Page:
“Nobody’s been through what we’ve been through . . . not since the San Francisco earthquake.”
“Everyone in this frickin’ city is on painkillers or booze.”
“Depressed? Angry? Anxious? Aren’t we all.”
“Let Bourbon Street be Bourbon Street.”
And let Tremé be “Treme.” This HBO drama gets its name from a district of New Orleans, and it gets its style, flavor, and atmosphere from the Big Easy as well. If you took a word association test after someone said “New Orleans,” you’d come up with almost all the touchstones in Season 2: Mardi Gras, night life, distinctive Creole/Cajun-influenced food, Trad Jazz and variations that make music a part of everyday life in New Orleans, the aftermath of Hurricane Katrina, resilient people . . . and opportunists. And it’s all here.
“Treme” is an anthology show that jumps from story to story every few minutes. You get musicians, land developers, FEMA agents, cooks and chefs, construction workers, a blogger, artists, journalists, radio jocks, displaced residents, house painters, law enforcement officers, and lowlife criminals. But mostly, you get people who have learned how to make due, to get by—like the horn player who uses the end of a plunger for a mute because, hey, it’s cheaper. And you get plenty of people who celebrate life through music.
If you haven’t seen Season 1, I’ll be honest, it’ll be tougher to connect the dots than if you’d seen the show from Day 1. Then again, the who isn’t as important as the what, and you get a feel for New Orleans and its people either way—which seems to be the whole point of this series. It really brings the city to life, with music an enjoyable constant. When a band plays “Joy to the Maximum,” they’re not kidding. By all accounts, residents are happy with the show and think it honestly portrays a city with a proud tradition, but under duress, still. And it points one heck of an accusing finger at government bureaucracies that would allow modern-day carpetbaggers to profit from others’ miseries.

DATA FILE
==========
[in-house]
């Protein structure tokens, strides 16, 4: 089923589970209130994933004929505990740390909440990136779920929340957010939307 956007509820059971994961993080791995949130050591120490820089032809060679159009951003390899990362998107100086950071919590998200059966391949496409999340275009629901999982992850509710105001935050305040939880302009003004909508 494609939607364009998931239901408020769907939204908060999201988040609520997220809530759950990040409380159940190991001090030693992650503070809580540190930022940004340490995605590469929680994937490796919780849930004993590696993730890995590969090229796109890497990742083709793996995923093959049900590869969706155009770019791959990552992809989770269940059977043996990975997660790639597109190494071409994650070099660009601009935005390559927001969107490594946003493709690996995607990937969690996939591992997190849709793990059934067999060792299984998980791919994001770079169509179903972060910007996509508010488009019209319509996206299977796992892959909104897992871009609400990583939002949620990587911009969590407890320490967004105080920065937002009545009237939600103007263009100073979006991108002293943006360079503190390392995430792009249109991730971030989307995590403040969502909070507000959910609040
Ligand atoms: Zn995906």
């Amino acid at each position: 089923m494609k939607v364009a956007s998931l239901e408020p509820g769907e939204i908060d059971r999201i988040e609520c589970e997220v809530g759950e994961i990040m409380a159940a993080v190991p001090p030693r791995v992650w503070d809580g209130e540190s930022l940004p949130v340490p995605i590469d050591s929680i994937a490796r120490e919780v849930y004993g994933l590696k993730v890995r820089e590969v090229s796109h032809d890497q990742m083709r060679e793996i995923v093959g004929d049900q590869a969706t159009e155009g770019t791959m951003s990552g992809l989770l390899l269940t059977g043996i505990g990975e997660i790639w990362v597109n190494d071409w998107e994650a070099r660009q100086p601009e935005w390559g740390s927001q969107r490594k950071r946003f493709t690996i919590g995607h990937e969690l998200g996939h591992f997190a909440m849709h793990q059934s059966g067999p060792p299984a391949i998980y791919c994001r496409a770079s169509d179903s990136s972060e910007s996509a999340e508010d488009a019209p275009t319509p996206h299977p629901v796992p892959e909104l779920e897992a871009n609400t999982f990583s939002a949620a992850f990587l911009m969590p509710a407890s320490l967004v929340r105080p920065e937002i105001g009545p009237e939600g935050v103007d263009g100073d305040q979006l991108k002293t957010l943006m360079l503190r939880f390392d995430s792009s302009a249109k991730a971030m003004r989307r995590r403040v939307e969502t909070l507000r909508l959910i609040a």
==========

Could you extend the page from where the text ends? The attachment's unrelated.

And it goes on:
Melissa Leo plays “Toni” Bernette, a defense attorney who helps people who are getting beaten by a system that doesn’t work. Her daughter, Sofia (India Ennenga), is a jaded blogger. Then there’s Ladonna (Khandi Alexander), who runs a bar, her musician husband, Antoine (Wendell Pierce), and Lt. Colson (David Morse), who seems to understand the appeal of New Orleans and tries to police the city accordingly. There’s also savvy Aunt Mimi (Elizabeth Ashley), who’s all about the city’s musical tradition, and a Janette (Kim Dickens), an aspiring chef who hopes to open her own restaurant. Then there’s a street musician (Michiel Huisman), a classically trained violinist (Lucia Micarelli), a self-interested contractor/developer (Jon Seda) . . . and plenty of significant and insignificant others, among them a young boy who wanders the streets playing his coronet because it bugs his mom to practice indoors. Maybe that’s how all street musicians get started.
The acting is strong, the production values are typical of HBO, and the interweaving storylines should be enough to hook most viewers. Eleven Season 2 episodes are contained on four single-sided discs in foldout cardboard-and-plastic packaging, with episode titles and credits and special features on printed on the cardboard flaps. Total run time is 600 minutes.